Cowboy Lever and Pistol Silhouette Matches
Siluetas Metalicas, a sport in which steel silhouettes in the shape of game animals are used as targets, was introduced into the United States from Mexico in the 1960’s. The sport has evolved from high power rifle to include the pistol. The metal targets are shaped in the forms of chicken (gallina), wild boar (javelina), turkey (guajalote), and desert ram (borrego). The objective is to hit and knock down each animal target. Each downed target is scored as one point.
Courses of fire
On match days, multiple 40-shot matches, 10 shots at each type of animal, are fired on Range 1. It is generally not necessary to show up at the beginning of the match in order to secure a firing time. A single 40-shot match takes about an hour to fire. The matches are precision-fire matches completed in 5-shot strings in a maximum permitted time of 2 minutes. Open-sight pistols may be used in any of the scoped categories of fire if desired.
Types of Matches and dates
Silhouette League---Tuesday evenings at 5/6 pm during daylight savings time depending on the month. This is an NRA type Smallbore Cowboy Lever Action or Hunter’s Pistol Match fired with .22 caliber ammunition only, usually twice through, from standing. Rifles are tube fed smallbore semi-automatic, pump, or lever action rifles. No bolt action or clip fed rifles may be used. For pistols, open sights or scopes are permitted. Typical shooters fire Ruger or S&W autoloaders, Contenders, and a range of revolvers. The course of fire begins at 40 yds on 1/2 size chickens and ends at 100 yds on 1/2 size rams. Pigs at 50 yards are considered the easiest targets, with a “sure hit” area measuring about 5 inches top to bottom.
Cowboy Lever Action/Pistol Silhouette Match--3d Saturday beginning at 9AM
Typically over 20 possible courses of fire, with firing positions opening up about every 15 minutes.
Big Bore NRA Cowboy Lever Action Rifle and IHMSA Pistol matches begin on full-size chickens at 50 yards and end on full-size rams at 200 yards. Chickens at 50 yards are considered the easiest targets, with a “sure hit” area measuring about 5 inches top to bottom. Cowboy Lever Action Rifles use open, receiver, or tang sights , and are fired from standing position only. For pistols, both open sight and scope categories are available, in both standing and freestyle categories. Freestyle is any safe position in which the gun is supported only by the body with no artificial support and does not touch the ground or ground mat. Permitted equipment varies depending on the match, but open-sight magnum revolvers may be entered in all courses of fire. Typical competitors fire magnum revolvers , Contenders chambered for 0.24 to 0.36 caliber hunting rounds, or bolt action handguns in the .24-.30 caliber range. There is also a 1/2 course of fire at the same distances for which hunting rounds in the .22 to .24 caliber range would be suitable. Sighter targets are available and may be fired on prior to shooting for record. Heavy loads are generally required to reliably down the rams, which weigh 60 pounds. However, permissible loads are limited to those which do not cause excessive target damage.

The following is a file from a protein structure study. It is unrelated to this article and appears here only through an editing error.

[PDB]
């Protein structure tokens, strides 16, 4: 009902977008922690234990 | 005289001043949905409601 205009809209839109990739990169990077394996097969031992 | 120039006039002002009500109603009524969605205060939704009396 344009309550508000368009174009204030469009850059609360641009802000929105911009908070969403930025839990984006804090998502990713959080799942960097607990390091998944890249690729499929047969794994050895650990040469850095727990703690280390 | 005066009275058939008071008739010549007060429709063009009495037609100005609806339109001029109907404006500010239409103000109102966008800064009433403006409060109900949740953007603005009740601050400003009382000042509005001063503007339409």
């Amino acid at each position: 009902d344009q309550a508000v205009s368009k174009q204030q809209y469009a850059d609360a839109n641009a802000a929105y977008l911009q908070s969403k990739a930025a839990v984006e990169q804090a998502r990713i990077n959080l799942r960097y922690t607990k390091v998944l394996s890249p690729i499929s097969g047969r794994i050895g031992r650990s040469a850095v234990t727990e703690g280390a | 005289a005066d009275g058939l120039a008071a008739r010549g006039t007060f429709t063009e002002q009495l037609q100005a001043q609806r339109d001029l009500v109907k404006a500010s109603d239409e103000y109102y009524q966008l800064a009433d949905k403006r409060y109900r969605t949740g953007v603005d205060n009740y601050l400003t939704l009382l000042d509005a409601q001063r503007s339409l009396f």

NRA Pistol Cartridge Cowboy Lever Action Rifle and IHMSA Field Pistol matches begin at 40 yds on 1/2 size chickens and ends at 100 yds on 1/2 size rams. Pigs at 50 yards are considered the easiest targets, with a “sure hit” area measuring about 5 inches top to bottom. Both rifles and pistols typically fire straight-walled centerfire pistol calibers, and certain other authorized calibers, such as the .22 Hornet, or .22 caliber rimfires chambered in .22 long rifle or .22 magnum. Magnum calibers are not necessary to down the targets, but may generally be used. Cowboy Lever Action Rifles use open, receiver, or tang sights , while for pistols, both open sight and scope categories are available. Both rifles and pistols are fired from standing position only.
NRA Smallbore Silhouette Rifle and IHMSA Smallbore Pistol matches utilize only .22 Long Rifle ammunition. NRA Smallbore Silhouette Rifles fire on 1/2 scale targets while IHMSA Pistols fire on 3/8 scale targets. The IHMSA Pistol course of fire begins on 3/8 sized chickens at 25 yards and ends on 3/8 sized rams at 100 yards. The NRA Smallbore Silhouette Rifle course is the same except that the chickens are 1/2 size and set at 40 yards. Overall, the easiest targets are probably the pigs at 50 yards, which have a “sure hit” area measuring about 4 inches top to bottom. Rifles may use open, receiver, or tang sights while pistols have both open sight and scope categories, in both standing and freestyle categories. Typical rifle equipment includes vintage pump or lever action .22 rifles, and typical pistol shooters fire Contenders or high-quality revolvers, and sometimes autoloaders.
Contact: Randy Parker
Phone: 713 906 7674
Small Bore Silhouette Matches
Range 3 - Rimfire Range
There are two categories for smallbore rifle silhouette, standard and hunting. For hunting most any rifle that will make the 81/2# limit with scope would be legal with a few exception, check the rules below for a better understanding of the standard rifle. I have included a summery of the rules.